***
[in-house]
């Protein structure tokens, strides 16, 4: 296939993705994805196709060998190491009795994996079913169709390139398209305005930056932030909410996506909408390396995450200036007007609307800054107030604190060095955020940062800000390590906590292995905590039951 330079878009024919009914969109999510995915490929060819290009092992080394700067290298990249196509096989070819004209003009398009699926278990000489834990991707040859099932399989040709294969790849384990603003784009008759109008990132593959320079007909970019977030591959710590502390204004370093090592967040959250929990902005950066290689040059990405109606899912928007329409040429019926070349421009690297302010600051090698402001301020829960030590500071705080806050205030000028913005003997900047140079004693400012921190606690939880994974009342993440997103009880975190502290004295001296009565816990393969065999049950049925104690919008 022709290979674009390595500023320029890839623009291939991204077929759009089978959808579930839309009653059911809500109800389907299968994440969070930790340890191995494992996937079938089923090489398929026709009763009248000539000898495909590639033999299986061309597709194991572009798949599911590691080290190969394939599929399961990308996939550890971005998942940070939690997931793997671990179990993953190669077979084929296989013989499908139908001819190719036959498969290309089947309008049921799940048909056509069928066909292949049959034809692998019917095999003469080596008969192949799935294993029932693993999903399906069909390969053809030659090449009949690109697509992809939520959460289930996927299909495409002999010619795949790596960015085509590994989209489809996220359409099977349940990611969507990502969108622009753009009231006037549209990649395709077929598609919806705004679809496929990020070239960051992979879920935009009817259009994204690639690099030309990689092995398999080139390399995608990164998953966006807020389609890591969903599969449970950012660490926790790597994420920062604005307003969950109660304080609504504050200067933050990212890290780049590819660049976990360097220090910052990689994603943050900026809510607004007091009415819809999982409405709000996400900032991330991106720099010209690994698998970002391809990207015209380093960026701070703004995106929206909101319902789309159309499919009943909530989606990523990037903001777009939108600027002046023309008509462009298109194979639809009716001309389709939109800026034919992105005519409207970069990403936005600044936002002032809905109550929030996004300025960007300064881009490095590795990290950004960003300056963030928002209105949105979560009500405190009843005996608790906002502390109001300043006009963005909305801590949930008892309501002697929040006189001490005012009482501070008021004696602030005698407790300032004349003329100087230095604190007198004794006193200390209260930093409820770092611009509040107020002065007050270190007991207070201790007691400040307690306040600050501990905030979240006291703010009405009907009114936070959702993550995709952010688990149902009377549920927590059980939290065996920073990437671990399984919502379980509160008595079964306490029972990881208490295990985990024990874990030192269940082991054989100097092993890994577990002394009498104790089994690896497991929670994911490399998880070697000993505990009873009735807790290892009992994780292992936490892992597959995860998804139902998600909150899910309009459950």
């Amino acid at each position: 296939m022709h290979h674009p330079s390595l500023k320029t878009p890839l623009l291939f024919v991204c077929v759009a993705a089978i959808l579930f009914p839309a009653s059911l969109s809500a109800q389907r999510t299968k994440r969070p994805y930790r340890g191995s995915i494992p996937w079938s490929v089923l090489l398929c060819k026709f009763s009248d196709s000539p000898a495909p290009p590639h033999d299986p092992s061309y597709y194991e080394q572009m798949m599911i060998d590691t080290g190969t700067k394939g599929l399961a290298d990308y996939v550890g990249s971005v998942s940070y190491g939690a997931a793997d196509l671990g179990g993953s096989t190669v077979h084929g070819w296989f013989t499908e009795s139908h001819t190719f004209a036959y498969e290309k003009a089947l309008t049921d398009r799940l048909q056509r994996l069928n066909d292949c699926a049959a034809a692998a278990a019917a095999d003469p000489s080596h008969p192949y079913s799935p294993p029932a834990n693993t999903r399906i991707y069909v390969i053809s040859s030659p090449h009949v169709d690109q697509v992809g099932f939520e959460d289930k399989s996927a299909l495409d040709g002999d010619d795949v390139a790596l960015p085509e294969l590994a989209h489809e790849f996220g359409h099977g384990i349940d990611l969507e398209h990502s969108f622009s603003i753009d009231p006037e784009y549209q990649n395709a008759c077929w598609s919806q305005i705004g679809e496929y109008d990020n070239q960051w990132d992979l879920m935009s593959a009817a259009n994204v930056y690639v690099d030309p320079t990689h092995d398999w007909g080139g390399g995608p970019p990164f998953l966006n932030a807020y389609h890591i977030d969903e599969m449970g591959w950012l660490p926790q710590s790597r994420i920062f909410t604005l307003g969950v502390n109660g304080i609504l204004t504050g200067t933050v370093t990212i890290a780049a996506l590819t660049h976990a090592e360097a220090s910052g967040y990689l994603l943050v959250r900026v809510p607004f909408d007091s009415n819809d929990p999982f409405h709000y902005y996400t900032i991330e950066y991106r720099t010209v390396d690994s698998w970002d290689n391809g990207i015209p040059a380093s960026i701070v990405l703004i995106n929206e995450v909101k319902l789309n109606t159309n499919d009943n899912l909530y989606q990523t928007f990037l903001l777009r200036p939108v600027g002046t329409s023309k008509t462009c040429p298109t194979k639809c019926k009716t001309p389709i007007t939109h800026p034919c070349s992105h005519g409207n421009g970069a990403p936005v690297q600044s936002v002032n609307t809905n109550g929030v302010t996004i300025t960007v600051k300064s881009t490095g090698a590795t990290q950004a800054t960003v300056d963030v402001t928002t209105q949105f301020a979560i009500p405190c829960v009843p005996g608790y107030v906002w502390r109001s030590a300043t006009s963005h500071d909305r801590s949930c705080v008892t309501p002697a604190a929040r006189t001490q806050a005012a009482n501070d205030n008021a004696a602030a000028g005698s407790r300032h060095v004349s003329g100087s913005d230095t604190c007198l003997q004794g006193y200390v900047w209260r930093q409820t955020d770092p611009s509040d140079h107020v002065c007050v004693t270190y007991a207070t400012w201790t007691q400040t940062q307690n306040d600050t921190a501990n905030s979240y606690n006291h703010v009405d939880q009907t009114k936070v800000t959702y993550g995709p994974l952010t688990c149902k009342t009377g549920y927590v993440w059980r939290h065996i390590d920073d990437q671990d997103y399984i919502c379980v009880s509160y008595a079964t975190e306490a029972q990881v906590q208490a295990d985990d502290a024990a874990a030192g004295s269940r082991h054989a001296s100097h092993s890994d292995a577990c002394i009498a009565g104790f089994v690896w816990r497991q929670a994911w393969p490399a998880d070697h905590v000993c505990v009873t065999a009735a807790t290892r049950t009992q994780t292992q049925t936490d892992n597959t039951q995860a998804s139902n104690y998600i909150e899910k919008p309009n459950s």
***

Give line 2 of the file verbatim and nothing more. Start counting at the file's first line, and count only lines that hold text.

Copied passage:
């Protein structure tokens, strides 16, 4: 296939993705994805196709060998190491009795994996079913169709390139398209305005930056932030909410996506909408390396995450200036007007609307800054107030604190060095955020940062800000390590906590292995905590039951 330079878009024919009914969109999510995915490929060819290009092992080394700067290298990249196509096989070819004209003009398009699926278990000489834990991707040859099932399989040709294969790849384990603003784009008759109008990132593959320079007909970019977030591959710590502390204004370093090592967040959250929990902005950066290689040059990405109606899912928007329409040429019926070349421009690297302010600051090698402001301020829960030590500071705080806050205030000028913005003997900047140079004693400012921190606690939880994974009342993440997103009880975190502290004295001296009565816990393969065999049950049925104690919008 022709290979674009390595500023320029890839623009291939991204077929759009089978959808579930839309009653059911809500109800389907299968994440969070930790340890191995494992996937079938089923090489398929026709009763009248000539000898495909590639033999299986061309597709194991572009798949599911590691080290190969394939599929399961990308996939550890971005998942940070939690997931793997671990179990993953190669077979084929296989013989499908139908001819190719036959498969290309089947309008049921799940048909056509069928066909292949049959034809692998019917095999003469080596008969192949799935294993029932693993999903399906069909390969053809030659090449009949690109697509992809939520959460289930996927299909495409002999010619795949790596960015085509590994989209489809996220359409099977349940990611969507990502969108622009753009009231006037549209990649395709077929598609919806705004679809496929990020070239960051992979879920935009009817259009994204690639690099030309990689092995398999080139390399995608990164998953966006807020389609890591969903599969449970950012660490926790790597994420920062604005307003969950109660304080609504504050200067933050990212890290780049590819660049976990360097220090910052990689994603943050900026809510607004007091009415819809999982409405709000996400900032991330991106720099010209690994698998970002391809990207015209380093960026701070703004995106929206909101319902789309159309499919009943909530989606990523990037903001777009939108600027002046023309008509462009298109194979639809009716001309389709939109800026034919992105005519409207970069990403936005600044936002002032809905109550929030996004300025960007300064881009490095590795990290950004960003300056963030928002209105949105979560009500405190009843005996608790906002502390109001300043006009963005909305801590949930008892309501002697929040006189001490005012009482501070008021004696602030005698407790300032004349003329100087230095604190007198004794006193200390209260930093409820770092611009509040107020002065007050270190007991207070201790007691400040307690306040600050501990905030979240006291703010009405009907009114936070959702993550995709952010688990149902009377549920927590059980939290065996920073990437671990399984919502379980509160008595079964306490029972990881208490295990985990024990874990030192269940082991054989100097092993890994577990002394009498104790089994690896497991929670994911490399998880070697000993505990009873009735807790290892009992994780292992936490892992597959995860998804139902998600909150899910309009459950």